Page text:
Campus News

Battle Grove: soothing sounds and scenery

A 2017 restoration has made this water-centric outdoor space an environmentally friendly place to see spring in bloom and maybe glimpse an otter or “KP” the turtle.

Battle Grove with its mulched trails and plants near blooming, April 4, 2022.
A look at Battle Grove from the area's north border with Battle Branch's daylighted water flowing southward. (Jon Gardiner/UNC-Chapel Hill)

It’s spring. Time to take a break outside. That’s easy at Carolina, with its plentiful green spaces for strolling and relaxing.

But you might go by a certain one daily without ever thinking about lingering there — Battle Grove, just off Country Club Road. It’s a relative sprig of a park compared to better known spots, such as McCorkle Place with its venerated hardwoods, but it’s a nice change with some meaningful background.

The University created the scenic spot by unearthing Battle Branch creek, which had been piped under the two acres since the 1930s. Despite the water’s underground path, the area remained prone to flooding and was often soggy.

That’s because, after a rain, runoff from 40 acres of campus converges at the sloping area. A purposeful re-working of the area completed in 2017 is officially called the Battle Grove Stormwater Conveyance. The project re-connected the daylighted streams to the floodplain, reduced flooding and increased biodiversity, stream health and water quality by slowing water flow with tiered pools and filtering out excess nutrients. The improvements slow the water before it flows to Jordan Lake.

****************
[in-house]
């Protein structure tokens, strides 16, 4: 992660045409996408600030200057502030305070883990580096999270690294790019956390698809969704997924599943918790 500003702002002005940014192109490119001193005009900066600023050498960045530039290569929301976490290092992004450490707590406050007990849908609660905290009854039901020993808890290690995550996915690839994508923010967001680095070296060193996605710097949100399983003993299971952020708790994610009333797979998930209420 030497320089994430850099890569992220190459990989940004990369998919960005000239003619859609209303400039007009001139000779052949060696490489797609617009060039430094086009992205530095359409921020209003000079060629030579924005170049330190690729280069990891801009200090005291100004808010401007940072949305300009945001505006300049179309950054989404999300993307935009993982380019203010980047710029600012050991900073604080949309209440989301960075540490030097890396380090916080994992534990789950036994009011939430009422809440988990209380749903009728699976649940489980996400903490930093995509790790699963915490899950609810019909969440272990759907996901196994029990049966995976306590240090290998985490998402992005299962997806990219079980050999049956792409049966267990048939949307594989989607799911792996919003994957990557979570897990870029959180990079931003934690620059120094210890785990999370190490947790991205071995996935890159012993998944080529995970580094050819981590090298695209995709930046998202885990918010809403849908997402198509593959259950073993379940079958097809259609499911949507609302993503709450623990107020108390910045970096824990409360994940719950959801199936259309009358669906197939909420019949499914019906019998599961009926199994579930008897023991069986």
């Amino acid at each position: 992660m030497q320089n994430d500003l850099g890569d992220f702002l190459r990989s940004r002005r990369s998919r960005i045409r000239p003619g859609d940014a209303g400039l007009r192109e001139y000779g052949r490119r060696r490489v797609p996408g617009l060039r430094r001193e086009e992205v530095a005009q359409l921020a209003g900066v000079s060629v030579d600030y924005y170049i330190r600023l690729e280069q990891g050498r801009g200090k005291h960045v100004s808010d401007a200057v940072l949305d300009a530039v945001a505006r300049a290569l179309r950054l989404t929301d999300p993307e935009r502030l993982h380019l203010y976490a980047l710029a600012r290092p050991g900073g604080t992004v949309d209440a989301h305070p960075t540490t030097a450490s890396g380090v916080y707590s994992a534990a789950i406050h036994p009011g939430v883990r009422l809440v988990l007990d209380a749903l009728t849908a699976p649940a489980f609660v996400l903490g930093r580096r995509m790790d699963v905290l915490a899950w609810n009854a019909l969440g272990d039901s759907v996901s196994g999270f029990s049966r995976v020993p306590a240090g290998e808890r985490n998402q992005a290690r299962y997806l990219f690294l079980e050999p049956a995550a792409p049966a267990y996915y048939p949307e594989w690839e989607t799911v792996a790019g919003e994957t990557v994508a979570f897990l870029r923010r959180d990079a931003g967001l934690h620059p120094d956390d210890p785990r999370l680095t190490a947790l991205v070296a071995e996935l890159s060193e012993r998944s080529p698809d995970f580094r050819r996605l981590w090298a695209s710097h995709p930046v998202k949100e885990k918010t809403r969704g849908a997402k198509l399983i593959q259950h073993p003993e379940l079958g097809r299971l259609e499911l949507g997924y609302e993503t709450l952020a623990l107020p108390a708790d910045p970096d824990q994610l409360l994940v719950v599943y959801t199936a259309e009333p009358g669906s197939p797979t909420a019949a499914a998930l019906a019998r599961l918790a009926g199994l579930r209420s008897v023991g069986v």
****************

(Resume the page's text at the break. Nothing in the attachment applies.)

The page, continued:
A flower blooms in Battle Grove. (Photo by Geneva Green)

A flower blooms along a Battle Grove footpath. (Geneva Green/UNC-Chapel Hill)

The berms, pools and rocks create a habitat for plants, amphibians and birds. Plantings were chosen for their ability to flourish in areas that groundskeepers call high marsh, low marsh, flowering meadow, meadow and zones for ferns, trees and shrubs. The plantings along the mulched trails also will attract birds and pollinators. Signs by the trails contain names of nearby plants, flowers and trees, including crimson-eyed rosemallow, cardinal flower, the Southern catalpa tree and great blue lobelia. Visit soon and into May to possibly see spiderwort, iris, baptisia, clover, blue-eyed grass and the yellowwood tree and other plants blooming.

You might even glimpse KP the snapping turtle (named by groundskeepers for grove namesake Kemp Plummer Battle, president of the University 1876-1891) or an otter who has passed through before.

You can access Battle Grove via a brick walkway by McIver Residence Hall that borders the area’s north side. Stone steps at the corner of Boundary Street and Battle Lane lead to the lowest of the intermittent pools.

Coker Arboretum across Raleigh Street had similar problems as a boggy pasture before its decades-long transformation into a favorite spot for relaxing and enjoying nature’s beauty.

Now Battle Grove is the rising star on the block.

Learn more about the water that flows under and through campus in The Well’s story on Meeting of the Waters Creek.

Battle Grove, view from southeast corner toward a pool of water from Battle Branch.

At the southeast corner of Battle Grove, the streams converge in a pool before flowing under the street and on to Jordan Lake. (Scott Jared/UNC-Chapel Hill)